Smith: You've got to hit nine offices.
Reidy: Yeah, or if you hit one big group that has six doctors, they're all there that day; you just worked two-thirds of your day. But what you do is you get signatures and you save it for a rainy day, and you set it up so when you're in London, or wherever, you can say, "What do you mean I wasn't working? I got nine signatures that day." And the last way is to have friends jump on the toll road and drive 10 miles one way, get off the exit, pay the toll, get back on, drive home, get off the exit, pay the toll -- now you have two paper receipts to prove that you were driving.
Smith: You said you always knew you wanted to be a writer. You kind of had the perfect job for someone who is just looking for some money and always wants some free time to pursue other things. Pharmaceutical repping is a really well-paying job for not a lot of work if you're a smart person.
Reidy: Without question the best day job in history. If you're an aspiring rock star, or writer, or artist, you can't get a better job. I mean, the last, let's see, the last six years I was in, I made $100,000 a year, for 24 hours a week.
Smith: Wow. So how long total were you a drug rep?
Reidy: Nine years. Four and a half with Pfizer, then when I left Pfizer I went to work at Eli Lilly, and I was there for four and a half years, and then when the book came out they fired me.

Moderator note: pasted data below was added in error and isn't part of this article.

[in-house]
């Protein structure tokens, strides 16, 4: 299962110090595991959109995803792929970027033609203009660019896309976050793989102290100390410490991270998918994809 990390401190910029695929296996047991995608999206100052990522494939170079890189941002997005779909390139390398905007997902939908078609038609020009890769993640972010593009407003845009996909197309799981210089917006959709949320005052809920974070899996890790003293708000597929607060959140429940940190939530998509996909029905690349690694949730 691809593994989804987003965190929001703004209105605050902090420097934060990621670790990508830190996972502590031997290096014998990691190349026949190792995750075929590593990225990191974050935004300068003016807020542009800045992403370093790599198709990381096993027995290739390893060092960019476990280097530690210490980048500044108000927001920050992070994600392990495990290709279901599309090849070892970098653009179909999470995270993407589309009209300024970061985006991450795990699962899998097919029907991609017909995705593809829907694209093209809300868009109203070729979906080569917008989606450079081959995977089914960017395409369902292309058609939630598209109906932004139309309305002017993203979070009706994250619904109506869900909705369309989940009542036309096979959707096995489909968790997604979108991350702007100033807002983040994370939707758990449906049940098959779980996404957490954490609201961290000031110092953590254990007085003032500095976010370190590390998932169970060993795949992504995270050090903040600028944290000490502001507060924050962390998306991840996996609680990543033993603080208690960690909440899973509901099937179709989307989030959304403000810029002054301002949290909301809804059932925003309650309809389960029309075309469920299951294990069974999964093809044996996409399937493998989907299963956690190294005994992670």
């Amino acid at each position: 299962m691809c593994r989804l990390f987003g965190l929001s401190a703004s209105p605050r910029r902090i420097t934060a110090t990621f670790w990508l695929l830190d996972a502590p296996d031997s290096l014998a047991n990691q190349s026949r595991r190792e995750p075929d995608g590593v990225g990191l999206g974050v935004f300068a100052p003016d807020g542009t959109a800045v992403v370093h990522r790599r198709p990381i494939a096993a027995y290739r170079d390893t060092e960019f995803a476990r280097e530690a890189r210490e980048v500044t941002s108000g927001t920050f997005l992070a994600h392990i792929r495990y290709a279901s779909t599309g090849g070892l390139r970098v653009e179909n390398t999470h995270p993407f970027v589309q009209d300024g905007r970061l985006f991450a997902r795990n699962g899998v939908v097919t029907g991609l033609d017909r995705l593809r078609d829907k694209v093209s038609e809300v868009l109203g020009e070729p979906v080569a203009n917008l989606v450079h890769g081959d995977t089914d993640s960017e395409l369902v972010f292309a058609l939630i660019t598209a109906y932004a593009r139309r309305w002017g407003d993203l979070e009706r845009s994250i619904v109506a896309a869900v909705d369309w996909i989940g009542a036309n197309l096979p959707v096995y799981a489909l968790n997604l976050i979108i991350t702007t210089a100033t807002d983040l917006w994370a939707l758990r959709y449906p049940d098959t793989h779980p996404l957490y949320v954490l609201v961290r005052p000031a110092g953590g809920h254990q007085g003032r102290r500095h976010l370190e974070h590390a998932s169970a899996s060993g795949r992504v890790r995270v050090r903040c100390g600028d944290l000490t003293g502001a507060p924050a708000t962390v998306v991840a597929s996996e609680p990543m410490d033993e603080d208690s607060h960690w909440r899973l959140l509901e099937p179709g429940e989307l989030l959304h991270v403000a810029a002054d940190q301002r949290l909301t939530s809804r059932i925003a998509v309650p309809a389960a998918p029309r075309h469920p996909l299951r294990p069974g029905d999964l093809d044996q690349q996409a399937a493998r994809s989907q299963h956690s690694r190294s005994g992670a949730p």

Smith: So what did you do with all your time when you weren't doing this? Were you traveling?
Reidy: Yeah, I was goofing around, doing a little writing, but not nearly enough. I didn't take advantage of the time. I mean, when you read the book, you'll see. I wasn't a very focused guy. I should be on my fifth book by now, it's really embarrassing. So, I just goofed around, went to movies. I mean, I could have had a second job, I really could have.
Smith: But why would you when you're making so much money?!
Reidy: Exactly, there you go.
Smith: So you worked for Pfizer first, and when you started, is that when Viagra came out?
Reidy: Viagra came out like, two and a half years after I started.
Smith: And at one point you were the top salesman?
Reidy: Yeah, when I left Pfizer, I was number one, overall. And this is something that, when the paperback edition comes out I've got to clarify at the end, because I can see why people would think that I say I was the number one Viagra guy. Pharmaceutical sales are kind of like the decathlon in the Olympics -- you sell three or four different drugs, and to win the decathlon you don't have to finish first place in every race. You just have to do the best overall. You know, second place here, fifth place here, third place, and then they add up all the points, and you figure out who wins the gold medal in the decathlon. Pharmaceutical sales are the same way. I was pretty good in all three drugs, and all told, that made me the number one rep in the country. You follow me?
Smith: I follow you. But the focus of the book is your sales for Viagra.